Re-Covered, by Dan Wilson
In the 1970’s, there was a large amount of albums that were made by songwriters like Laura Nyro and Carole Bayer Sager and others which were pillaged for material by those who (generally rightly) believed that they could sing the songs better than the original writer, while simultaneously bringing the writer to greater critical renown for being able to help others have a better career as a musician. In this particular case, Dan Wilson has spent most of his career apart from Semisonic in trying to become a singer-songwriter (to generally little notice) and also in becoming a songwriter for hire for a lot of artists, to considerably greater notice, including multiple Grammy wins as a songwriter (both songs included here). What this album seeks to do is show a songwriter for hire recovering his songs (hence the title) and burnishing his own reputation as a songwriter while also trying to demonstrate how he can perform his own material in cover versions.
This album consists almost entirely of sparse acoustic settings of material, sometimes as piano ballads and most of the time as acoustic guitar-driven songs, sometimes with strings added. Doing a song-by-song review seems redundant because the production of the songs is so predominant and the vocals by Dan Wilson so whining that the stripped down nature of this particular production serves to bring out what is the least enjoyable about Dan Wilson’s music, namely the voice of Dan Wilson and his ordinary skills at the piano and acoustic guitar. As someone who is a big fan of Semisonic, this album demonstrates a lot of what is missing in Dan Wilson as a solo artists, in terms of fun and an upbeat approach, although it must be admitted that what makes this album at least tolerable to listen to is the songs. Dan Wilson brings some interesting and thoughtful material to the table, and if he has a lot to be desired as a solo act–Semisonic really plays to his strong suit as an able collaborator–he can bring the songs. In one way, this serves to the detriment of the original artists, in that so many of these songs appear to have been crafted as personal statements for the artists who originally performed them but end up being the work of a competent songwriter for hire, which undercuts the personal credibility of the songs even as it demonstrates Wilson’s skill as a writer. An error on the dust jacket that switches the order of songs 9 and 10 demonstrates that the graphic design of this album also lacks some credibility.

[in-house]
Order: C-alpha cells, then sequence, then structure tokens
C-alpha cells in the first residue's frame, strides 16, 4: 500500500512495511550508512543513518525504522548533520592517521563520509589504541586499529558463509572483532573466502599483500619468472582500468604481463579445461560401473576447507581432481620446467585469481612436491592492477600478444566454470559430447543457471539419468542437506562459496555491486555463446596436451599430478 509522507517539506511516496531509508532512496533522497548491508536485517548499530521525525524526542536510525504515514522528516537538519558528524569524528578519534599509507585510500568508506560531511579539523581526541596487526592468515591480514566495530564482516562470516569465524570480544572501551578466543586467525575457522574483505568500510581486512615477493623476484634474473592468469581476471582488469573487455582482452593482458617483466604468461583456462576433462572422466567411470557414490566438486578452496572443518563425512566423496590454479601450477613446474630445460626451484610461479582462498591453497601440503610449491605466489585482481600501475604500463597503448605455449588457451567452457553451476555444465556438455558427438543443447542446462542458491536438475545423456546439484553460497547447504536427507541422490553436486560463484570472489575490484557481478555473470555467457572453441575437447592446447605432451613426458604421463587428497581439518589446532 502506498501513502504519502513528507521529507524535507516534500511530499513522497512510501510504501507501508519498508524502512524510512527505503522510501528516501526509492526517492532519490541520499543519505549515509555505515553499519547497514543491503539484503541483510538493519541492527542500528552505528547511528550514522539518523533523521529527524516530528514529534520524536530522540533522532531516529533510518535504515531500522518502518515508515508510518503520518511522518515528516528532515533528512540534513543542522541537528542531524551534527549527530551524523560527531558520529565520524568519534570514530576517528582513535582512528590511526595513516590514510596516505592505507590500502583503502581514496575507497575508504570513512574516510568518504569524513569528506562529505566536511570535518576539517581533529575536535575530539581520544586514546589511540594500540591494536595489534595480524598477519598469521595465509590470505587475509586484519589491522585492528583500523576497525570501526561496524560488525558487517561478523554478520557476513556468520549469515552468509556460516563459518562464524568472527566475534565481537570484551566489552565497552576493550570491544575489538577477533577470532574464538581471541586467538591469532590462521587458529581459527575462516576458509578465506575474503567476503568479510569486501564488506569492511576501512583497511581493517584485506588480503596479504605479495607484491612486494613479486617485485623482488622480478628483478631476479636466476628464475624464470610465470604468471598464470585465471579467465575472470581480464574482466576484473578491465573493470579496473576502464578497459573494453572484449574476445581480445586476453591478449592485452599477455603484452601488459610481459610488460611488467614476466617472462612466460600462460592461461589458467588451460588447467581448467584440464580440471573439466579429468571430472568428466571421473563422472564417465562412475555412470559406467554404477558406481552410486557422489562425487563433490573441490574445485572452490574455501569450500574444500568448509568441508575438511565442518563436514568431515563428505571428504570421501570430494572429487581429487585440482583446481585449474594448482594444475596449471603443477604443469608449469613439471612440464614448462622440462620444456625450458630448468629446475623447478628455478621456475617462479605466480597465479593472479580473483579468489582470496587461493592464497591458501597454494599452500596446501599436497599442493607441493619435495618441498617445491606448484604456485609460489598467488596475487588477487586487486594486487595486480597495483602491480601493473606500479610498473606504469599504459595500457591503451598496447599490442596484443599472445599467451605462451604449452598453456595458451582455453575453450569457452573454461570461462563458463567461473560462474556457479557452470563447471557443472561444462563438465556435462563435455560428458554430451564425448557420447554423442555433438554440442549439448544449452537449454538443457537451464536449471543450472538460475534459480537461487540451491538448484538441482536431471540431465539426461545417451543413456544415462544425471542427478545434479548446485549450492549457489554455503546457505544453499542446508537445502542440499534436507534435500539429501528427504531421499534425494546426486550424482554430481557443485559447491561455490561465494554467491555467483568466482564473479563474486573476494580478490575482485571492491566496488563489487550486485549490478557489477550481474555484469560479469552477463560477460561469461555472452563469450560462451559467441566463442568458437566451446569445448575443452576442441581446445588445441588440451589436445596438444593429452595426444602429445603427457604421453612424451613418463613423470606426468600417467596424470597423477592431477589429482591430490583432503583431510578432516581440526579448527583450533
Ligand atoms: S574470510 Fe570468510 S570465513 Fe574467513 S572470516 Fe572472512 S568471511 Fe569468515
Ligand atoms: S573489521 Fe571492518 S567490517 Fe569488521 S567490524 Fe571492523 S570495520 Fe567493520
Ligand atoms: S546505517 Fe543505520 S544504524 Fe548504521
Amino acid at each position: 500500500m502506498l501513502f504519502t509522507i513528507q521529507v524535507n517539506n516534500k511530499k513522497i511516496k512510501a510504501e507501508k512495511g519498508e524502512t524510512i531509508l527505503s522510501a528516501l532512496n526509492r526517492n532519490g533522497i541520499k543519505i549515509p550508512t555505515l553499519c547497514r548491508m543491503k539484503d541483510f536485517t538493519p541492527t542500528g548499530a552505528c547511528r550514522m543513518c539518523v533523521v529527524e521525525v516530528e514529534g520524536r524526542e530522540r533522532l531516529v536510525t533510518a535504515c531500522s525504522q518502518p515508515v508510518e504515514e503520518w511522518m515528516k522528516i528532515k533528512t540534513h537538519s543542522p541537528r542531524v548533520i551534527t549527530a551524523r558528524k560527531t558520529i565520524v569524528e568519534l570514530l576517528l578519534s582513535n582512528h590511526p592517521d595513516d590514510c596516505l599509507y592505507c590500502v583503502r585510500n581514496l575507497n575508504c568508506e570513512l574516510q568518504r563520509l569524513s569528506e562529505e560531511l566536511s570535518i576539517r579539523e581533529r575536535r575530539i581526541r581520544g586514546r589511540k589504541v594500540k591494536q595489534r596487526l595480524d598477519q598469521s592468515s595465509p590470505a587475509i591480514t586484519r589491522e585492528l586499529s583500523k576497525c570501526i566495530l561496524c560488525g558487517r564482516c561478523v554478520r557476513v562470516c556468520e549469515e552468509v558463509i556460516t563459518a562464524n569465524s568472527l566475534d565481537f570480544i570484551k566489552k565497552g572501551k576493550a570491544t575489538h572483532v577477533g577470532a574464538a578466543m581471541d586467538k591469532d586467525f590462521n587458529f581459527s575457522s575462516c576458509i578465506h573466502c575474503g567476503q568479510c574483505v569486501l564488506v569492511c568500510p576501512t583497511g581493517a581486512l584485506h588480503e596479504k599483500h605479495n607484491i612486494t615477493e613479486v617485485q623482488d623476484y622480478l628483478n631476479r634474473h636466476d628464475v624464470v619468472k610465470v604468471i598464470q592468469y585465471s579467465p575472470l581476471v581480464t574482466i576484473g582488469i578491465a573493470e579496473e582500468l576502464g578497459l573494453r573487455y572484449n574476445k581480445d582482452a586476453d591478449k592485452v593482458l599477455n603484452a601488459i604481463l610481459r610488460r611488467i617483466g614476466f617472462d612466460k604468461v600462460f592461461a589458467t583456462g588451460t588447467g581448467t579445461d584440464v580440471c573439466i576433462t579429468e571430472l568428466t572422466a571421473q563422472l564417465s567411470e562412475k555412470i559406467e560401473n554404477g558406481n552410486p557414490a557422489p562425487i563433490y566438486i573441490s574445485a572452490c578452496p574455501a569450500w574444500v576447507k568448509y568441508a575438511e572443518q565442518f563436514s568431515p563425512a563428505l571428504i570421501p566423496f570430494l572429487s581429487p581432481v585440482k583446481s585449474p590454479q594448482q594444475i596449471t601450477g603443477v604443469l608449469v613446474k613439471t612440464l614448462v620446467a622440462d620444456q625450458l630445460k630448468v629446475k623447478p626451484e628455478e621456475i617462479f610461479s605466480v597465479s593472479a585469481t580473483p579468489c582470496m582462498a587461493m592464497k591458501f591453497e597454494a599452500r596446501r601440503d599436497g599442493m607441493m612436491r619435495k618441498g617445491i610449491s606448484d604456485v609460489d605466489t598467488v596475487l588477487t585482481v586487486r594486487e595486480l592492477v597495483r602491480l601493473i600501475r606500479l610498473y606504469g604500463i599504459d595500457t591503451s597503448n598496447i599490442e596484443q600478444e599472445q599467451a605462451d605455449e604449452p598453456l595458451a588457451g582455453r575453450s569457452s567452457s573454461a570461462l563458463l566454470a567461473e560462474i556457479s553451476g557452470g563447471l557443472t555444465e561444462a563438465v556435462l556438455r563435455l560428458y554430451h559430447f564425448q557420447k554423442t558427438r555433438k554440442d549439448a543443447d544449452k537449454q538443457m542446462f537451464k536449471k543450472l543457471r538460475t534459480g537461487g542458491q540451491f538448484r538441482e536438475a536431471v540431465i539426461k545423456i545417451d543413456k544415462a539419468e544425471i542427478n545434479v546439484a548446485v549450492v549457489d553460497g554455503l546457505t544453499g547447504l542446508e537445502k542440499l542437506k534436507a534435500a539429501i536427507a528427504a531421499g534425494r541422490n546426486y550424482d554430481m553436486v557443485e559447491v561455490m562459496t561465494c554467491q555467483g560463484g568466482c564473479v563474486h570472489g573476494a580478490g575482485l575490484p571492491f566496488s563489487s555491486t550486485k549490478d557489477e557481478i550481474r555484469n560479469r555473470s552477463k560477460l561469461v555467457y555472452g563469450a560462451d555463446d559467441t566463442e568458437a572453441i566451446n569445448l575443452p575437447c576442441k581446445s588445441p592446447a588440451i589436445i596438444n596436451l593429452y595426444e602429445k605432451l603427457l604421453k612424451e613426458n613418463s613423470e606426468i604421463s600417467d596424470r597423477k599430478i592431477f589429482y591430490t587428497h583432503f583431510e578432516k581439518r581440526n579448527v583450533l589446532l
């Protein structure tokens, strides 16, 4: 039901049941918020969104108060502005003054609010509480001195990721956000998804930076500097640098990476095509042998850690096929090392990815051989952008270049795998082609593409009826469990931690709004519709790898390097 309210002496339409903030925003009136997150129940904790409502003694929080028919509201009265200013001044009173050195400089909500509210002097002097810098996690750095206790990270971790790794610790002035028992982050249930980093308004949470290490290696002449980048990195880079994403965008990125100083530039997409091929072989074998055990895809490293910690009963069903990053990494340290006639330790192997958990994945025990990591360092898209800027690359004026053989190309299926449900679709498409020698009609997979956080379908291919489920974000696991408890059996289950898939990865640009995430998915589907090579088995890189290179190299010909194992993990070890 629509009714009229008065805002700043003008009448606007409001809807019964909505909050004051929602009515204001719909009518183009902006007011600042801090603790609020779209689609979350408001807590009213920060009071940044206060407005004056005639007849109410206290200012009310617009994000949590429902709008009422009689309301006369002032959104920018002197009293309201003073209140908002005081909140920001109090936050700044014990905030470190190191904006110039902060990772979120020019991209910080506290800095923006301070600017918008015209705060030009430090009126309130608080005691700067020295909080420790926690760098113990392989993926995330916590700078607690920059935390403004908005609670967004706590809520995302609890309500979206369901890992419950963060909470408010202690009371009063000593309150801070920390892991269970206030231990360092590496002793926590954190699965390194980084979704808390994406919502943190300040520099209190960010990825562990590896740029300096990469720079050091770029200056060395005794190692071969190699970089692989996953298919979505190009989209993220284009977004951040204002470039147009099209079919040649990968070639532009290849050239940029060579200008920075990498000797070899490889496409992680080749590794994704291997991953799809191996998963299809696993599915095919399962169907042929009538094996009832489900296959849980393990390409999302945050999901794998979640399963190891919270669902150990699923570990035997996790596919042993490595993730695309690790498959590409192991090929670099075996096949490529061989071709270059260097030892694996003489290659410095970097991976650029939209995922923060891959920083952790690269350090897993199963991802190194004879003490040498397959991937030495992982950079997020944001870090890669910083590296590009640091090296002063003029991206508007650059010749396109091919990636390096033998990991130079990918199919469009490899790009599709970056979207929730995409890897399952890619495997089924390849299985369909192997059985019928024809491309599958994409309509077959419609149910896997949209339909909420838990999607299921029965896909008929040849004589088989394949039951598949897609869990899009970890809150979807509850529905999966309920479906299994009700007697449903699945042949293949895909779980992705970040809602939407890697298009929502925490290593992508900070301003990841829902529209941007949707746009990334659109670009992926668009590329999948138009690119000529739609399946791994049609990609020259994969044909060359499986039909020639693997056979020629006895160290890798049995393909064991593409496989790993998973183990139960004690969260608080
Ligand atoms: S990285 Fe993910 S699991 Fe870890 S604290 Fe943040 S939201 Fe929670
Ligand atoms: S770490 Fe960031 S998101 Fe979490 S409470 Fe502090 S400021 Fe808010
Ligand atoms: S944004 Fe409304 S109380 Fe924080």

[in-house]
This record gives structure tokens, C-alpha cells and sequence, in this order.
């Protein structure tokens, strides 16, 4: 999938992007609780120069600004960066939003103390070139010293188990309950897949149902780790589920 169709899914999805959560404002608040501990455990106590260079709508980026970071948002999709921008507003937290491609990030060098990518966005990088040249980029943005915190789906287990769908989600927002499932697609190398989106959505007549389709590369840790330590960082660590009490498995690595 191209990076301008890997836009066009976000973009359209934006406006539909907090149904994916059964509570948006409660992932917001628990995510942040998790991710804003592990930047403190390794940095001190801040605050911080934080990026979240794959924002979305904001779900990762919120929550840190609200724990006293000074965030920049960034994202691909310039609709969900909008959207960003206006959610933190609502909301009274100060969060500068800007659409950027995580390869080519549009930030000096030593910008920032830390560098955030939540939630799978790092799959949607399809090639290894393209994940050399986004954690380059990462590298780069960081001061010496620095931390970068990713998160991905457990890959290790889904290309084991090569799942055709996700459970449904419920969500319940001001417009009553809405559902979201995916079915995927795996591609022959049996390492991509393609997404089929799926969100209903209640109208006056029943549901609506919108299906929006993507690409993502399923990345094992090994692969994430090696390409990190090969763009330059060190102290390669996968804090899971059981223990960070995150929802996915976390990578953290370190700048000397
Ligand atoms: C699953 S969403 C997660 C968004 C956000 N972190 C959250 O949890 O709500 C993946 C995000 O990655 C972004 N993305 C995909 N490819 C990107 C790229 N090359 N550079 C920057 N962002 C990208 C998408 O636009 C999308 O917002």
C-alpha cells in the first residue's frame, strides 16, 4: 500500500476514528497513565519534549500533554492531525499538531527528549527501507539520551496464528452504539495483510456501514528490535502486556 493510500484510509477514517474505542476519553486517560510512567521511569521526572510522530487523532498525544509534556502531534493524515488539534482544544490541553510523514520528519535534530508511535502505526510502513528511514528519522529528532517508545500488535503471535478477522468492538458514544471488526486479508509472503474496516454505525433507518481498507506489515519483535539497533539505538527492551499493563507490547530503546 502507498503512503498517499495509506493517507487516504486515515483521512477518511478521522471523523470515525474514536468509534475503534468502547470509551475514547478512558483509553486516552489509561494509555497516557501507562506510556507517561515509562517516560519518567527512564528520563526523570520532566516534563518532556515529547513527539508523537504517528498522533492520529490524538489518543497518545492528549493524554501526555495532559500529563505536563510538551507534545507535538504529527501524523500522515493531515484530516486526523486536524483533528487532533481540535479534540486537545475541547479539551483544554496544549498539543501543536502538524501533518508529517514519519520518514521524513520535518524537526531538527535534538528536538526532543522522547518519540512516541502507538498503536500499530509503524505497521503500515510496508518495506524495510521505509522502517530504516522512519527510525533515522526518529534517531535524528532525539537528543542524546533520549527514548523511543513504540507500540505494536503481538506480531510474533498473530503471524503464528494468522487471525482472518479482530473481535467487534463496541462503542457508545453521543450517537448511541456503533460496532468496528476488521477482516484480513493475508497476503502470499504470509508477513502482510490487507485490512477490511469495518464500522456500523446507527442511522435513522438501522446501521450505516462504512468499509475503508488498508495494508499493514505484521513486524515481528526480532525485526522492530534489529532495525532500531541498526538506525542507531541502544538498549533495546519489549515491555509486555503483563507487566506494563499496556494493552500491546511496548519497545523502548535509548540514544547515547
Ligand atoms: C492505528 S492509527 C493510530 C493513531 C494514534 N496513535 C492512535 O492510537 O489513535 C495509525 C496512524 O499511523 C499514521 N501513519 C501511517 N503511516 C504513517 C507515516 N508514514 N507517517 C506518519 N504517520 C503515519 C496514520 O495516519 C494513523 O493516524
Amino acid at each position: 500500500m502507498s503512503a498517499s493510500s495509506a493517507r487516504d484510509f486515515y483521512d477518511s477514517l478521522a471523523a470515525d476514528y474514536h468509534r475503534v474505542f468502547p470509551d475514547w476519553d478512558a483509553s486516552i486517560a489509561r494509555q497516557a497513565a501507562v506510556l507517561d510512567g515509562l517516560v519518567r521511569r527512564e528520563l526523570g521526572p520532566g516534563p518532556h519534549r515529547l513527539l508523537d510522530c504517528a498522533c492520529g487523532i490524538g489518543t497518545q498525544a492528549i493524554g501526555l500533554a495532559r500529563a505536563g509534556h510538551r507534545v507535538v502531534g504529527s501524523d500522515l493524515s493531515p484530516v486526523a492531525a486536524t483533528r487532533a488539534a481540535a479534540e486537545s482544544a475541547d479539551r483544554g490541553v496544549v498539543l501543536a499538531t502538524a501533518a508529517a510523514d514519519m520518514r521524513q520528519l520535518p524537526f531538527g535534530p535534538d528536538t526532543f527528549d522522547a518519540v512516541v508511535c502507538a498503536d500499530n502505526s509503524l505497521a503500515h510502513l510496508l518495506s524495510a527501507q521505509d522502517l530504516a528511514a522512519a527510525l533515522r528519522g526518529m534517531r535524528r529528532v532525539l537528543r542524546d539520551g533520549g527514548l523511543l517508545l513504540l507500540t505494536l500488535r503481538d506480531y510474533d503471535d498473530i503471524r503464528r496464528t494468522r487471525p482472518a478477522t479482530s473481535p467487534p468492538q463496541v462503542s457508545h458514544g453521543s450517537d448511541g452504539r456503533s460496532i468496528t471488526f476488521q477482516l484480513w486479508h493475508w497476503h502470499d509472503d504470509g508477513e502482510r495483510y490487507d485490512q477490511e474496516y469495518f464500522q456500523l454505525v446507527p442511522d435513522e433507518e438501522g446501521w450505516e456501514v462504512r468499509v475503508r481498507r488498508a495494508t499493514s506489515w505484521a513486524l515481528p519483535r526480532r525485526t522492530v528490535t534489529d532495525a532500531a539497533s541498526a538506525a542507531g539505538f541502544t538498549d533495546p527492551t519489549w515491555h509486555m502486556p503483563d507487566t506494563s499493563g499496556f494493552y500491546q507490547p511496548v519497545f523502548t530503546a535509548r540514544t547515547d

And these songs, it should be admitted, are quite a diverse group. Wilson’s career as a songwriter appears to have embedded him within the intersection of adult contemporary and country music where the importance of outside songwriters is still immense. There are some really touching and beautiful songs here–album closer “Closing Time” reminds us of the strength of the composition in this piano ballad cover, “Borrowed” gives a touching look at an adulterous relationship co-written by LeAnn Rimes and Darrell Brown, and one of the more lively songs on the album is not surprisingly a standout track in “Never Meant To Love You,” a song that deserves to be much better known. The fact that Wilson shows off songs written with John Legend (“You And I”), Josh Groban (“If I Walk Away”), Taylor Swift (“Treacherous”), and Chris Stapleton (“When The Stars Come Out”) demonstrate that he is a studio pro when it comes to writing, even if his voice is more than a little thin. Interestingly enough, some of the least notable covers here are of the most obvious songs, The Dixie Chicks’ “Not Ready to Make Nice,” and Adele’s “Someone Like You,” both songs that helped give him credibility as a writer but, in the latter case especially, remind us that a torch ballad without a belting voice is not nearly as appealing.